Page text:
Operational Excellence

Work/Life Balance: How Good Project Management Can Help

by Julie Huntley, November 11, 2016

Work Life Balance How Good Project Management Can Help.jpgIt can seem like a battle to balance your duties as a project manager with still having some semblance of a social life. Thankfully, there are a few key ways that having proper project management can help ease the burden a bit. If you can avoid putting any free time toward your work, you can start making inroads to achieving that work/life balance. Here are a few areas to concentrate on:

Set Goals Outside of Work, Not Just on the Clock

This can be as simple as saying “Every day, I’m going to spend 20 minutes reading the latest New York Times Bestseller” and then sticking to that goal. A personal goal should be personal, not professional, and definitely not work-related. It’s great to have professional goals alongside your existing current project management goals, but these can end up being more work-related than not. Even if you aren’t accomplishing these professional goals inside the same space as you spend your workday, it’s still the same type of grind that takes up your regular office hours.

Address your personal life as though it were another project. Take a look at it and say “If I had six months to take my social and personal responsibilities from their current level and optimize them, how would I accomplish that?” Work out a “project plan” for your personal goals and follow through! It might seem similar to work (because we just distilled it that way, in fact), but you’re working on your personal life, completely separate from work, and advancing your personal well-being. That’s important.

Take a Break, Set an Alarm for It

There are a lot of apps out there that can help you remember to unwrap yourself from a project for a bit. Pomodoro timers are a dime a dozen and are great for keeping track of working in tiny chunks at a highly productive rate, rather than slogging along without stopping until you reach the breaking point (no pun intended!).

You’ve probably experienced firsthand how when you need to stop a task for a short time and focus elsewhere, you can usually return to it after a while and have an even better chance of working efficiently on it. You’re not alone. This doesn’t mean to stop the creative flow just for the sake of taking a break, but if you’re being crushed and are just spinning your wheels, it’s time to push back from the desk. Get some fresh air, focus on something else, just get a new perspective on it for a little bit. You’ll come back ready to attack it.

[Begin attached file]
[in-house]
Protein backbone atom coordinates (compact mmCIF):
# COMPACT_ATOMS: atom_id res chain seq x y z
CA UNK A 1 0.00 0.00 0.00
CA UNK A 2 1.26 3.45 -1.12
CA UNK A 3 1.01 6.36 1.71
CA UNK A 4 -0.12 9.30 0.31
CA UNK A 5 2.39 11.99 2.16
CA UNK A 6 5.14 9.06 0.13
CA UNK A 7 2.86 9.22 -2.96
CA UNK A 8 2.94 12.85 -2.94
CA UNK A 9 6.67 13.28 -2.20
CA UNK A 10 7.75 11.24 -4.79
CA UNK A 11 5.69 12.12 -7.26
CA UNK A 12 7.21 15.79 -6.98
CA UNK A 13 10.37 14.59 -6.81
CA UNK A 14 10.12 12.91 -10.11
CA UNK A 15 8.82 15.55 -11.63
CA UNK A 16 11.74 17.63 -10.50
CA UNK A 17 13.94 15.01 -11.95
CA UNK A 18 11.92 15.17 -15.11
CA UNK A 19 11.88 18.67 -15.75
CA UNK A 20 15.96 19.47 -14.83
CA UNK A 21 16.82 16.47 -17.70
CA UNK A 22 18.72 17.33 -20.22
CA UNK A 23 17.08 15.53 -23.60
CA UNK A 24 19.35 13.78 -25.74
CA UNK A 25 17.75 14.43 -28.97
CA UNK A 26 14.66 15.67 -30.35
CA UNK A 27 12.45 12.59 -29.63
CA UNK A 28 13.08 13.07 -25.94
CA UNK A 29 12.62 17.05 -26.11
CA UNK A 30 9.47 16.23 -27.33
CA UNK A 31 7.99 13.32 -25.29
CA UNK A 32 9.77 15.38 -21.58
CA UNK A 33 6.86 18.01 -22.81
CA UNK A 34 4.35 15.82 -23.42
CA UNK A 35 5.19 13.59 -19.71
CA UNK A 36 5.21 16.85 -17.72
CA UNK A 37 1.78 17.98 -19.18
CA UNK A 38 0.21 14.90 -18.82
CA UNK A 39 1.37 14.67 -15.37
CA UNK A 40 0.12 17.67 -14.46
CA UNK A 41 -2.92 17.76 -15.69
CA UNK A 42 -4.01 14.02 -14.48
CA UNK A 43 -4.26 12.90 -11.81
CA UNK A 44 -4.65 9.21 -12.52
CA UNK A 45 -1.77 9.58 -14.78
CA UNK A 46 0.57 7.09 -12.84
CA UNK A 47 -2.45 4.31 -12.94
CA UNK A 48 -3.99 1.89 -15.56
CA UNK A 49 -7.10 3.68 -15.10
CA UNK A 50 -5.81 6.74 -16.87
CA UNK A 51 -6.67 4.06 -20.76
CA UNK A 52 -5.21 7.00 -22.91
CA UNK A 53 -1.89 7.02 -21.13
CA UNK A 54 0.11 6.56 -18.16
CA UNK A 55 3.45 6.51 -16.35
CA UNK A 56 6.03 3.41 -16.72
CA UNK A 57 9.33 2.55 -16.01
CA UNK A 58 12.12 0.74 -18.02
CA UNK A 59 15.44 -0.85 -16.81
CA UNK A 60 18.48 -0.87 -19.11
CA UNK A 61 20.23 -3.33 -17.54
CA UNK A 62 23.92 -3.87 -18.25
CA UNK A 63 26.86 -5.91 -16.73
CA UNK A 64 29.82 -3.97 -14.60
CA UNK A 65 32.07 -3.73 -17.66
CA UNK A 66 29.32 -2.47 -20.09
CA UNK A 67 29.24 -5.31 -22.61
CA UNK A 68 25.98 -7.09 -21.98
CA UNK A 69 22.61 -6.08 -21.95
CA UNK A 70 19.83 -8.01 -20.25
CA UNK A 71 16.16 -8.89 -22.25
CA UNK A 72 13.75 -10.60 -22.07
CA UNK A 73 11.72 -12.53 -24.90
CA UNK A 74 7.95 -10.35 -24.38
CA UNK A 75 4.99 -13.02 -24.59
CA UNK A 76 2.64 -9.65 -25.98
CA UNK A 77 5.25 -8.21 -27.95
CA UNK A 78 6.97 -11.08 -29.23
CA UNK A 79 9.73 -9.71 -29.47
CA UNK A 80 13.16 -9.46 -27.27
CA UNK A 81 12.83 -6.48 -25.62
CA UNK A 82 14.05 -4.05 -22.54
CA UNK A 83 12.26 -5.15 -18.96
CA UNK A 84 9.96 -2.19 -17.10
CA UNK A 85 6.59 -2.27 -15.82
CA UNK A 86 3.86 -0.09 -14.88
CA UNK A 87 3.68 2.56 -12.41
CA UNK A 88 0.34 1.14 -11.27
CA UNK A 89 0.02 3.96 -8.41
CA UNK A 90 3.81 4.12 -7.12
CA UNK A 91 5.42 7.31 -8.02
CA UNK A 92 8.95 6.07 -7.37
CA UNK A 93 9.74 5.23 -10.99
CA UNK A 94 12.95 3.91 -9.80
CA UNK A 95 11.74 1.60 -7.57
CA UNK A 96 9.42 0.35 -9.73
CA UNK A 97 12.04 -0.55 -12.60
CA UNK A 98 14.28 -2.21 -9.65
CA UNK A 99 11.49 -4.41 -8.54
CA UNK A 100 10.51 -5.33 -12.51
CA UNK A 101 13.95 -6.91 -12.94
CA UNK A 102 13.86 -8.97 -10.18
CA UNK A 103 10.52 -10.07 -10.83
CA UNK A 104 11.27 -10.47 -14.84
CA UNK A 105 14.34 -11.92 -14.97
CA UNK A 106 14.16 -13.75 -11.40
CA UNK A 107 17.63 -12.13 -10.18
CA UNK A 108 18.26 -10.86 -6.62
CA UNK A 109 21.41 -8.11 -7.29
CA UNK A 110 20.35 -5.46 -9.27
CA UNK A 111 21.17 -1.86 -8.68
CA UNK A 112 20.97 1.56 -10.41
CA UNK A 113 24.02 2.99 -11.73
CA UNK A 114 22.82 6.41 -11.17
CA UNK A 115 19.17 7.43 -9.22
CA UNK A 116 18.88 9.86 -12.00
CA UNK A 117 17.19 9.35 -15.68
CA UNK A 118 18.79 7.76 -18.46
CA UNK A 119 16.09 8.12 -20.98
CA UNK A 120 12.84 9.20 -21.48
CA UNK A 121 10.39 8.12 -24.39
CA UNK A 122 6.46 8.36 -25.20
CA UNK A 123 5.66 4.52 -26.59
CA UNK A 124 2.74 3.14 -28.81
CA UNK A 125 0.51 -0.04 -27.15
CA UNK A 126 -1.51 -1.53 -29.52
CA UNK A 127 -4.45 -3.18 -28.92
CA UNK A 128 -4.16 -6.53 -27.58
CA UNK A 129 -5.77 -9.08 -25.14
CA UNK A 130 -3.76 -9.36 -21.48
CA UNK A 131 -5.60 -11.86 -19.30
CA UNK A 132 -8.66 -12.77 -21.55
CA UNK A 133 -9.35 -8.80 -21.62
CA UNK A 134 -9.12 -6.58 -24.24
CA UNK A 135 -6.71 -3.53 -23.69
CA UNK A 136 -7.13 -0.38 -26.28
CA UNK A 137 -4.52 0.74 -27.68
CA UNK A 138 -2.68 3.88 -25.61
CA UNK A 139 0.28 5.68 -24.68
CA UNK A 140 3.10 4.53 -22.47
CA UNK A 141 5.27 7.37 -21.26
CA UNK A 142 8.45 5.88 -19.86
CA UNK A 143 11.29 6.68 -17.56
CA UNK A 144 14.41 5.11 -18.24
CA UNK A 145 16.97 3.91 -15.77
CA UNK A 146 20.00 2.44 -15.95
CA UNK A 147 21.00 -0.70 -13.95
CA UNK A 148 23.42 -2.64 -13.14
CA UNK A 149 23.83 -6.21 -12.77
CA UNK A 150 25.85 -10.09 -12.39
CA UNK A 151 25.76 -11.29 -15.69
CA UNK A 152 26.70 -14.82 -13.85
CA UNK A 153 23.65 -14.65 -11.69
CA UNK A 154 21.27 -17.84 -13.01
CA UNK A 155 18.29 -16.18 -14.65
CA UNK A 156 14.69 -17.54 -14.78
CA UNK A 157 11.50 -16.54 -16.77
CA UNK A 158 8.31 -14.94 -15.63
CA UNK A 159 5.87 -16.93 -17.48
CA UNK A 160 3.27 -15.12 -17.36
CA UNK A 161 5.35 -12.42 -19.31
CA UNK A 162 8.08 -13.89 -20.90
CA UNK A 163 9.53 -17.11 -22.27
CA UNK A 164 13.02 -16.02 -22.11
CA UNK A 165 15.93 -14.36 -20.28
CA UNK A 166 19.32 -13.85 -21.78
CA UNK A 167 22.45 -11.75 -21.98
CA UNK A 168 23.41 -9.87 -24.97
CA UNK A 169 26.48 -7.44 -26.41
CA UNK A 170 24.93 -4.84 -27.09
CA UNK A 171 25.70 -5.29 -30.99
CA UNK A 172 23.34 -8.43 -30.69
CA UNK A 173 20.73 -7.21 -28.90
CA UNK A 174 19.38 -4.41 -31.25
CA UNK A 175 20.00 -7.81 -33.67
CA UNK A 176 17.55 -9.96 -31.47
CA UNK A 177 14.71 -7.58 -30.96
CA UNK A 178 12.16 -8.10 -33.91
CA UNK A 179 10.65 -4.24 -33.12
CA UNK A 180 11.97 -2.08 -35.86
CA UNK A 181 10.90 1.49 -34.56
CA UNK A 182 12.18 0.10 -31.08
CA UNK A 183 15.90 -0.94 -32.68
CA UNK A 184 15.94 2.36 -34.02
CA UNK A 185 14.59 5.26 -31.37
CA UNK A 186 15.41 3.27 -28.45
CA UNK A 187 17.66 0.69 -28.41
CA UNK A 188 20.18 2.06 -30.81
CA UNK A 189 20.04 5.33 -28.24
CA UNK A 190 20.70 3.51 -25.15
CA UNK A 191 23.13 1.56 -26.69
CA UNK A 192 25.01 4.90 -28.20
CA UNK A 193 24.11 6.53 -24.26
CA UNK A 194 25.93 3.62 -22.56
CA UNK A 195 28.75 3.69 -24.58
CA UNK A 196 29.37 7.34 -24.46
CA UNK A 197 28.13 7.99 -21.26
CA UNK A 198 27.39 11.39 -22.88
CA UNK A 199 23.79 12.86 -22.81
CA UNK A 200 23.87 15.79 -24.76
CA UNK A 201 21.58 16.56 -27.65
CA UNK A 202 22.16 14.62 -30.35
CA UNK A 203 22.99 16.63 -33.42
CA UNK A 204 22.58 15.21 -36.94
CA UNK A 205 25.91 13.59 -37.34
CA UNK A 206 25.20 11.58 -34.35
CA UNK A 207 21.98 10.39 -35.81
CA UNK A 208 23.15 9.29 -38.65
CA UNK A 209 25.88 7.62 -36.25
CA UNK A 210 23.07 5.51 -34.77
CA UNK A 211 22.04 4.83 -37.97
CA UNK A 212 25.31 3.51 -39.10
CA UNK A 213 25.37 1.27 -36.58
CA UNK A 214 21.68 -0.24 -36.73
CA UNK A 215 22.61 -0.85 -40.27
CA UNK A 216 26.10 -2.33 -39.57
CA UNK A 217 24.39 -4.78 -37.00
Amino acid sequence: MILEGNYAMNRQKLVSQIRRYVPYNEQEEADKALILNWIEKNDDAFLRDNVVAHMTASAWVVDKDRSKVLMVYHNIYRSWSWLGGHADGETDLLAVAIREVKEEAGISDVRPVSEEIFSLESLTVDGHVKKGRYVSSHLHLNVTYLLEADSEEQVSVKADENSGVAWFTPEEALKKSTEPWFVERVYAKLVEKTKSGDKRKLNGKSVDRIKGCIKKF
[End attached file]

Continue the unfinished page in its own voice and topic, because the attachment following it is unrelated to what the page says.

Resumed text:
Delegate Before You’re Swamped

Just as easy as it is to forget to take care of yourself by taking breaks, it can also be hard to delegate tasks to others. Keep track of what you’re planning on doing and be ready to send tasks to others who are capable and responsible. Don’t wait until you can’t see over the pile of to-do items; delegate while you still can manage to think about whom you’re assigning each task to.

Remember: As a project manager, your job is to lead and manage your team. If you have too much work to take on yourself, you can’t oversee the team and make sure that it’s attacking its own tasks properly. This falls back to taking breaks as well. If you have so much work that you don’t think you’ll be able to stop for five minutes and take a mental breather, then you need to immediately determine which tasks will be delegated to your team.

Do these three ideas seem foreign to you? Almost as a personality type, there are a lot of project managers who would rather lose a finger than stop forward progress on a task by taking a break. But just because it’s the norm, it doesn’t mean that it’s right. Be a trendsetter and start working toward a better work/life balance right away.

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